The public deficit of the Netherlands for 2014 was 2.3 percent of the gross domestic product (GDP), the same as in 2013. Public debt as a percentage of the GDP also remained fairly stable at 68.8 percent, as Statistics Netherlands reports today. These figures are presented in the first official estimate of the actual public deficit and public debt and will also be sent to the European Commission today.
Public deficit climbs to 15 billion euros
The government deficit climbed to 15.0 billion euros in 2014, an increase by 0.4 billion euros relative to one year previously, but because the GDP also grew, the deficit, expressed as a percentage of the GDP, did not change (2.3 percent). For the second consecutive year, the Dutch government deficit complies with the 3-percent EMU deficit criterion. With 33.7 billion euross (5.5 percent of the GDP), the deficit reached the highest level in 2009, but since then the deficit has been reduced gradually.
Deficit national government 7.1 billion euros
The central government contributed more than 7 billion euros to the deficit, i.e. 2.2 billion more than in the previous year, but government expenses included several large one-off effects, like the proceeds of the auction of telecom frequencies and the bailout to save the SNS Reaal banking and insurance group.
Income transfers contributed to higher government expenses, mainly contributions made by the central government to other levels of government and the European Commission. An additional levy on the basis of recalculation of the gross national income also contributed to higher government expenses. The care allowance, on the other hand, was significantly lower, as a result of changing application criteria.
Tax proceeds substantially higher
Higher government expenses were partially offset by higher revenues. Tax proceeds grew by 8.4 billion euros. The private sector and institutions paid more tax and housing associations faced increased costs, due to the special tax on rental property. Banks had to make a one-off financial contribution to the SNS Reaal bailout. The proceeds of corporate tax and dividend tax were higher than anticipated. Natural gas revenues fell significantly by 4.5 billion euros, due to lower gas prices and less output. The revenues from dividend of the Dutch Central Bank were also lower.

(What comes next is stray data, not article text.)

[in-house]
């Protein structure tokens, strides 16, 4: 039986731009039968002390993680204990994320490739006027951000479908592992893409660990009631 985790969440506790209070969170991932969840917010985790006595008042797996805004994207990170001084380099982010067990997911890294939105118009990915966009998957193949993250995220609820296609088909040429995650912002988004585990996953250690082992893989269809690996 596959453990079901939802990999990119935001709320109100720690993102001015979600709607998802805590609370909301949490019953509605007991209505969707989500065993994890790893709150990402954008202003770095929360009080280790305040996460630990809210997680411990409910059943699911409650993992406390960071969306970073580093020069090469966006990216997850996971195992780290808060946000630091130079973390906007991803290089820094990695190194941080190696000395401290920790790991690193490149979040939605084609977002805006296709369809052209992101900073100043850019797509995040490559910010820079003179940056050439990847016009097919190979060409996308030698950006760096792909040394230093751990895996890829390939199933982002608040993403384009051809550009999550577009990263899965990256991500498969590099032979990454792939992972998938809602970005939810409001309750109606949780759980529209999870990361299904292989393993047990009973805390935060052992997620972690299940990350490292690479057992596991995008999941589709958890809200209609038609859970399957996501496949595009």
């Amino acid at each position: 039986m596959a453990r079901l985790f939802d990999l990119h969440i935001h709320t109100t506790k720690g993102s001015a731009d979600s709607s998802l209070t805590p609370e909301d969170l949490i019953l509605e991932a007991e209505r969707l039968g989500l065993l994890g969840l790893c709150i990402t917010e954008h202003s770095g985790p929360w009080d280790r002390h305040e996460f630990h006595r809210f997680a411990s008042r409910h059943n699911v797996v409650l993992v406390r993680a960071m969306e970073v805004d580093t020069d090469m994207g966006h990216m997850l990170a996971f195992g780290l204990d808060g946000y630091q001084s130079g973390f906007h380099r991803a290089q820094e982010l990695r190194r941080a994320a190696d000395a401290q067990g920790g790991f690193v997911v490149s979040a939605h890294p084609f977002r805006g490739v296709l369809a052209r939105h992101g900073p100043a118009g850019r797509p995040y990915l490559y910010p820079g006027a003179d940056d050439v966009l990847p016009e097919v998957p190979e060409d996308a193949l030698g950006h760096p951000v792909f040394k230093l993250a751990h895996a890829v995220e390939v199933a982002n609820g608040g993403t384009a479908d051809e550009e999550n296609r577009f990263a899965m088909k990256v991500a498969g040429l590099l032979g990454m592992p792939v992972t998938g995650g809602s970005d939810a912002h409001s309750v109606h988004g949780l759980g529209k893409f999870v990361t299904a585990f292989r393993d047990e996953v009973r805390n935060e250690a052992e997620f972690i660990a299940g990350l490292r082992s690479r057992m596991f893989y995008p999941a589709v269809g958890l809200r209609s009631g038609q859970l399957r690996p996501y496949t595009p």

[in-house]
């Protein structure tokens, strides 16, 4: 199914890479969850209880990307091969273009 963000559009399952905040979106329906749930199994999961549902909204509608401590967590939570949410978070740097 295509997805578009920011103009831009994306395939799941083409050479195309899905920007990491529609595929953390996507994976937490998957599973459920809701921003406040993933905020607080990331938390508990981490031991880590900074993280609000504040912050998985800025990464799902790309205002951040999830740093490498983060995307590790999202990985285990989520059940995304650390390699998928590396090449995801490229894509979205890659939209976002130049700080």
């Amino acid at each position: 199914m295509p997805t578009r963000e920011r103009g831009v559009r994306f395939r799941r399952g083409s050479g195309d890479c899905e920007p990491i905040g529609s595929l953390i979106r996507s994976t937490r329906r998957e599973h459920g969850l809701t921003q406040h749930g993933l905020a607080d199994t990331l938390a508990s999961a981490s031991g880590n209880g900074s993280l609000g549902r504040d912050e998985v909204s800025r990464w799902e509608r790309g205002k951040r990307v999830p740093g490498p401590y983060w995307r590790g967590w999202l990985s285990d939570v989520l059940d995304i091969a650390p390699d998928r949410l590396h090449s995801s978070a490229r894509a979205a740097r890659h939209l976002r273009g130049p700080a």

Provincial deficit doubled, municipal deficit reduced by half
The deficit at the local government level was 2.1 billion euros in 2014, just above the level recorded in 2013. The provincial deficit doubled to 0.9 billion euros, partially because the contribution of the national government was cut. The municipal deficit, on the other hand, was reduced by half to 1.1 billion euros. For municipal authorities, land transactions were an important source of income. They bought less land, but sold more land. National government contributions to municipalities also increased. Fewer benefits were paid under the Social Support Act (WMO), but more people claimed social security benefits.
More old age pensions and unemployment benefits paid
Social security funds have been faced with a deficit for years now. Last year, the deficit was reduced to 5.8 billion euros. Spending on old age pensions, unemployment benefits and care benefits increased. Retirement age is raised by one month each year, but due to ageing of the population, the number of people reaching retirement age is increasing so rapidly that this measure is not enough to offset the rising costs. Spending on unemployment benefits increased, because on average over the year 2014 more people received unemployment benefits than in 2013. Spending on health care and welfare rose moderately. After years of rapidly rising costs, the increase remained below 1 percent for the second year in a row. Costs were higher, but revenues also increased. The national government contributed more to social security funds. Statutory social contributions made by employers also rose considerably.
Debt-to-GDP ratio almost unchanged
Public debt rose by 10 billion euros to 451 billion euros in 2014. Public debt expressed as a percentage of the GDP remained fairly stable at 68.8 percent. The higher public debt in euros was almost entirely offset by the value increase of the GDP in 2014. Since 2008, the growth of the debt-to-GDP ratio has levelled off. Between 2008 and 2014, the debt-to-GDP ratio rose from 54.8 to nearly 69 percent.
Public debt rose less rapidly than the deficit of 15.0 billion euros. For a large part, the deficit was funded by creating new debts, predominantly by the issue of government bonds, but the national government also collected revenues from repayments of claims, which are not included in the government deficit. With these revenues, part of the deficit can be financed. These revenues included repayments by the ING bank and the proceeds of the sale of ING’s mortgage portfolio, which the Dutch government acquired in 2009. This transaction put more than 6 billion euros in the government coffers.